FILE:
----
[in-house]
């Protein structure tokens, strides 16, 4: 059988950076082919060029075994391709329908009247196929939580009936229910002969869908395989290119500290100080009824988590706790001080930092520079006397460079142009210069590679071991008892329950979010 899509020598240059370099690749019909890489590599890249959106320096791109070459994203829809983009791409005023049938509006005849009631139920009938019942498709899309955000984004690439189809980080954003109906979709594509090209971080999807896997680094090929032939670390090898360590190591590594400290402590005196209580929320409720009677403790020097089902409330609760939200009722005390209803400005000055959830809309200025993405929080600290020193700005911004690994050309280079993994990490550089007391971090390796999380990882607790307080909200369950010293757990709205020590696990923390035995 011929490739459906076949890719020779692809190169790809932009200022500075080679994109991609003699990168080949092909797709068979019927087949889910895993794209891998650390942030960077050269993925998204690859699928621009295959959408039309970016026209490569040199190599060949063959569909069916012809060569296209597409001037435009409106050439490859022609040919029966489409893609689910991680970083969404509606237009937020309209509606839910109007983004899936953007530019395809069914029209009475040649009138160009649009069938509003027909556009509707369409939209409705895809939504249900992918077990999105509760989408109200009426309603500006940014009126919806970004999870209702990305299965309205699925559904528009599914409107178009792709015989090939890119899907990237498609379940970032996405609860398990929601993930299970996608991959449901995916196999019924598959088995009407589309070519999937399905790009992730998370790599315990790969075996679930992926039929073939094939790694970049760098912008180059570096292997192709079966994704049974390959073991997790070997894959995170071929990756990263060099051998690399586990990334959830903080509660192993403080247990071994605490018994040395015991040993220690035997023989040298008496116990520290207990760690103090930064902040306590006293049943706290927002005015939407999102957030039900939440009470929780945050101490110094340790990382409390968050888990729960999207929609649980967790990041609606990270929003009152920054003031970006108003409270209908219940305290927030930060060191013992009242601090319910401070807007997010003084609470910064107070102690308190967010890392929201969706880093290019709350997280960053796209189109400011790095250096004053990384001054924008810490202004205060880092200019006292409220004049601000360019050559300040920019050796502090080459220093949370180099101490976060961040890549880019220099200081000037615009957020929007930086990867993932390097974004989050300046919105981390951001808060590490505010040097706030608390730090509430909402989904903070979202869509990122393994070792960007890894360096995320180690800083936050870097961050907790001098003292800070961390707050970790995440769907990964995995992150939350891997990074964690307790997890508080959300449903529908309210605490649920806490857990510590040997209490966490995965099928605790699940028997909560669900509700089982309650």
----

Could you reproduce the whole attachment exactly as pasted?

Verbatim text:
[in-house]
């Protein structure tokens, strides 16, 4: 059988950076082919060029075994391709329908009247196929939580009936229910002969869908395989290119500290100080009824988590706790001080930092520079006397460079142009210069590679071991008892329950979010 899509020598240059370099690749019909890489590599890249959106320096791109070459994203829809983009791409005023049938509006005849009631139920009938019942498709899309955000984004690439189809980080954003109906979709594509090209971080999807896997680094090929032939670390090898360590190591590594400290402590005196209580929320409720009677403790020097089902409330609760939200009722005390209803400005000055959830809309200025993405929080600290020193700005911004690994050309280079993994990490550089007391971090390796999380990882607790307080909200369950010293757990709205020590696990923390035995 011929490739459906076949890719020779692809190169790809932009200022500075080679994109991609003699990168080949092909797709068979019927087949889910895993794209891998650390942030960077050269993925998204690859699928621009295959959408039309970016026209490569040199190599060949063959569909069916012809060569296209597409001037435009409106050439490859022609040919029966489409893609689910991680970083969404509606237009937020309209509606839910109007983004899936953007530019395809069914029209009475040649009138160009649009069938509003027909556009509707369409939209409705895809939504249900992918077990999105509760989408109200009426309603500006940014009126919806970004999870209702990305299965309205699925559904528009599914409107178009792709015989090939890119899907990237498609379940970032996405609860398990929601993930299970996608991959449901995916196999019924598959088995009407589309070519999937399905790009992730998370790599315990790969075996679930992926039929073939094939790694970049760098912008180059570096292997192709079966994704049974390959073991997790070997894959995170071929990756990263060099051998690399586990990334959830903080509660192993403080247990071994605490018994040395015991040993220690035997023989040298008496116990520290207990760690103090930064902040306590006293049943706290927002005015939407999102957030039900939440009470929780945050101490110094340790990382409390968050888990729960999207929609649980967790990041609606990270929003009152920054003031970006108003409270209908219940305290927030930060060191013992009242601090319910401070807007997010003084609470910064107070102690308190967010890392929201969706880093290019709350997280960053796209189109400011790095250096004053990384001054924008810490202004205060880092200019006292409220004049601000360019050559300040920019050796502090080459220093949370180099101490976060961040890549880019220099200081000037615009957020929007930086990867993932390097974004989050300046919105981390951001808060590490505010040097706030608390730090509430909402989904903070979202869509990122393994070792960007890894360096995320180690800083936050870097961050907790001098003292800070961390707050970790995440769907990964995995992150939350891997990074964690307790997890508080959300449903529908309210605490649920806490857990510590040997209490966490995965099928605790699940028997909560669900509700089982309650």